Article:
Opel Diesel Engine Control Software Cleared by KBA
As automotive regulatory agencies continue to crack down on diesel technologies in the wake of the Volkswagen scandal, there had been some doubt as to the permissibility of an engine control software being utilized in Opel vehicles in Germany. The auto brand’s diesel engine has been cleared by the German Federal Motor Transport Authority (KBA) after additional testing, reported Reuters on Sunday.
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Opel’s Insignia, Cascada, and Zafira—all powered by the automaker’s 2.0-liter CDTI diesel four-cylinder engine—were cleared after an investigatory committee earlier this year found them to be among 30 other vehicles testing for unusually high CO2 emissions. Opel at the time admitted to utilizing engine control software in the Zafira that would suspend exhaust treatment systems as a means to sustain the engine when certain air pressure levels or speeds are reached.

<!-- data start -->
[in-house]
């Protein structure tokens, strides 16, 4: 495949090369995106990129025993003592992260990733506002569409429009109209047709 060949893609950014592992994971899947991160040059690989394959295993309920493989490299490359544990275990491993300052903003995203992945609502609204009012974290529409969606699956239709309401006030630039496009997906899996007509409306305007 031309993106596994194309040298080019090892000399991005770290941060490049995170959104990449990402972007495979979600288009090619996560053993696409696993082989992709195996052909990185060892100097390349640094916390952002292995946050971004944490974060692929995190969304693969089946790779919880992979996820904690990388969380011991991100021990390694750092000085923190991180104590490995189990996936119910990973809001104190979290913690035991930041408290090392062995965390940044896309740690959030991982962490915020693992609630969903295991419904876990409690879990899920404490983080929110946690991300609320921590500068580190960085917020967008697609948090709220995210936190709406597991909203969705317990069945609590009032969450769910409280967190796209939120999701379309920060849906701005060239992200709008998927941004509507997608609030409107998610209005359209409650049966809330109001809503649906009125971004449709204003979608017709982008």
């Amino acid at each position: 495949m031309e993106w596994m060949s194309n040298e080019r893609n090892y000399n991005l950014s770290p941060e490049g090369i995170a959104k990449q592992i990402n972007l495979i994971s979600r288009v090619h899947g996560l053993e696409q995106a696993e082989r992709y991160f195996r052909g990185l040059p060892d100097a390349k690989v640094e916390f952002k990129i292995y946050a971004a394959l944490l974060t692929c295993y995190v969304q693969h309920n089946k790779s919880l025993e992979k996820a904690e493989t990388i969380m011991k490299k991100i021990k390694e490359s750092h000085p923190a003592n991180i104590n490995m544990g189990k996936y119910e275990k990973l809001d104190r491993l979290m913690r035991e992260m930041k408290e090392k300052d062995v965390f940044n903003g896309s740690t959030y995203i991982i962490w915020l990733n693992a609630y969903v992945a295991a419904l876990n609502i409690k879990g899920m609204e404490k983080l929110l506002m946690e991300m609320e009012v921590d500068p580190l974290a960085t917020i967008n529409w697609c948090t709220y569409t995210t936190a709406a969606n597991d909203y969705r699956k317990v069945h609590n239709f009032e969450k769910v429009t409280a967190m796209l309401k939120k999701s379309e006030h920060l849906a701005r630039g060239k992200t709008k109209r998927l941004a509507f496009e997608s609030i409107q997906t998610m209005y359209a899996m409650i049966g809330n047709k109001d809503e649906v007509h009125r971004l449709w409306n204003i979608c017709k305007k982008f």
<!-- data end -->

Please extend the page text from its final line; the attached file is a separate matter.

According to Bild am Sonntag, who was the first to report the story on Sunday, “IT expert Felix Domke, who had already criticized shortcomings in the Opel engine software at the end of 2015, checked the new software and confirmed the test results of the KBA. According to an internal report, the new exhaust gas treatment system acts much stronger. These emissions have been reduced substantially.”
Federal Transport Minister Alexander Dobrindt announced that the Volkswagen scandal would result in a new approval process for diesel engines and closer monitoring of emissions in the future.
Reuters reached out to both the Federal Office for Motor Vehicles and Opel for comment. The former was not immediately available to comment on the results, and Opel offered no further comment.
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